What didn’t kill the financial advice industry in 2013 has made it stronger.
Contrary to the wildly hyperbolic predictions of some commentators – and perhaps wishes of some rival sectors – retail financial advice was not killed off in 2013. But it has been a year of unprecedented red tape and regulatory headaches.
While running businesses, worrying about staffing, rent and licensing issues – not to mention client portfolios – advisers have had not only to keep track of the legislative developments and their implications, but put costly and time-consuming processes in place to ensure compliance.
For some players in the market, this year has been more painful than for others. ifa has closely followed the collapse of larger players such as AAA Financial Intelligence and Australian Financial Services (AFS) Group, as well as smaller fish such as Perth-based boutique Chambers Investment Planners.
There are some who have criticised the decision to publicly broadcast these tales of failure and non-compliance, concerned the headlines may fuel negative perceptions of the industry. There are many more that would have to admit they secretly relish these stories and are always eager to read on.
While we have chosen to report cases of advisers doing the wrong thing, it is always with the intention of holding the vast majority of hardworking, compliant advisers up as a model of best practice and to help weed out bad apples.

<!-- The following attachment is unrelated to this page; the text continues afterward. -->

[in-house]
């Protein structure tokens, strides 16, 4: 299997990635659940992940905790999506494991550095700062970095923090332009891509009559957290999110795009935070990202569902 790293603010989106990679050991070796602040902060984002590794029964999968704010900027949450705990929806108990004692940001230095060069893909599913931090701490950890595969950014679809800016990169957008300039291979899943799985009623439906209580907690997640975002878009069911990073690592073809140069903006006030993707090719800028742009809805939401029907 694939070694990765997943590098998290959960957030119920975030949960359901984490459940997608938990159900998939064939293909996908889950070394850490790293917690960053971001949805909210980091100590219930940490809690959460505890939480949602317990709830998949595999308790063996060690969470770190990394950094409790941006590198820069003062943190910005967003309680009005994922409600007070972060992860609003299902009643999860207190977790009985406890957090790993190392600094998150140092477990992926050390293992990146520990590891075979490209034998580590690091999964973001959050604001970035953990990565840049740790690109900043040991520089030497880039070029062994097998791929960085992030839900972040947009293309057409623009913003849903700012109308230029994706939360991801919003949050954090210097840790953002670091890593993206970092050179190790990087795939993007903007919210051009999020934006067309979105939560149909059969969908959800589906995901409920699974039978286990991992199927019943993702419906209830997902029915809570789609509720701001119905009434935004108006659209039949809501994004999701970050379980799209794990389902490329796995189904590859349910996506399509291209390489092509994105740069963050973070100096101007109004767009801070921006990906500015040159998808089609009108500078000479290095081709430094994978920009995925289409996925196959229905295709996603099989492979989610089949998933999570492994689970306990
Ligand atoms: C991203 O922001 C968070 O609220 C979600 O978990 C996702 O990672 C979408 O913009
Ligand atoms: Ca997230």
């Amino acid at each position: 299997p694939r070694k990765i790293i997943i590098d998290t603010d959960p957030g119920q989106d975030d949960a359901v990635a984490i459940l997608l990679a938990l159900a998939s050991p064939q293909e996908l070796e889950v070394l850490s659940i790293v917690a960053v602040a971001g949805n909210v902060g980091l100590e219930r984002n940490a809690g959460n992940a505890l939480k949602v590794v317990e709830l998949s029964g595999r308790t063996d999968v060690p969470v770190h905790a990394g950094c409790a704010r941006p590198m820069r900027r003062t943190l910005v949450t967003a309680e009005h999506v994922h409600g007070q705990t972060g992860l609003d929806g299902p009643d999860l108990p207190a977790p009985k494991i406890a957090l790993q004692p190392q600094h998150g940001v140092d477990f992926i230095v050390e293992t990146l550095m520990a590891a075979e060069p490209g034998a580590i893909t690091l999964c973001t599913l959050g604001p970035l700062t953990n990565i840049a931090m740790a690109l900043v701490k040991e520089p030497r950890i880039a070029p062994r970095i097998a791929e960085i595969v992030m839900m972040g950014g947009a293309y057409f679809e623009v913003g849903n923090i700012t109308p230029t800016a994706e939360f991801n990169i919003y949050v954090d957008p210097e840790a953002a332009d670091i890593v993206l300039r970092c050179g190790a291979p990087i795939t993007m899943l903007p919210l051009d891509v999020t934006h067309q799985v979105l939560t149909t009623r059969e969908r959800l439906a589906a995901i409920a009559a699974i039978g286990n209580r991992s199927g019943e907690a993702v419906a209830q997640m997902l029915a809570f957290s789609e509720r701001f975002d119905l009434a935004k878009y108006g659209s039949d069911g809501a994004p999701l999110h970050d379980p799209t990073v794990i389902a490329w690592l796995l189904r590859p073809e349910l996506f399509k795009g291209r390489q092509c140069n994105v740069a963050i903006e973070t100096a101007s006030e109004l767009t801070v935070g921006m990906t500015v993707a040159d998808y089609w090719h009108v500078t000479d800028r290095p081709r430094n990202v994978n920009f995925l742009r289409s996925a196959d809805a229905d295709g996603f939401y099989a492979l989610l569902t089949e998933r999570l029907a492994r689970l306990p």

Moreover, ifa endeavours always to set these stories within a broader context. For example, the demise of AAAFI is not just a story about rogue advice and regulatory intervention; an ifa investigation has also closely followed the AAAFI advisers who have done nothing wrong and are now locked in legal battles with their former licensee over the outstanding commissions owed to them. Beyond the initial headline, ifa is often the vehicle through which those singled out by regulators can give their side of the story.
Even the case of Chambers – a company which in many ways personified all that was wrong with a pure commission fee structure – has revealed broader problems with the PI system and the toothlessness of dispute resolution schemes like FOS.
These stories – as well as the unprecedented levels of red tape that have dominated headlines in 2013 – are worth reflecting on because they remind us that this year, at its core, has been a story of survival.
The FOFA reforms effectively, if unintentionally, forced an ultimatum – advisers had to choose between calling it quits, as many have in the UK post-reform, or joining the new paradigm.
ifa has found overwhelmingly that the industry has copped these changes on the chin, with a ‘heads down bums up’ work ethic of which it can be proud.
This has resulted in a greater sense of community and culminated in an industry that is stronger for having been through the past months, the net effect being benefits for businesses, families and clients.
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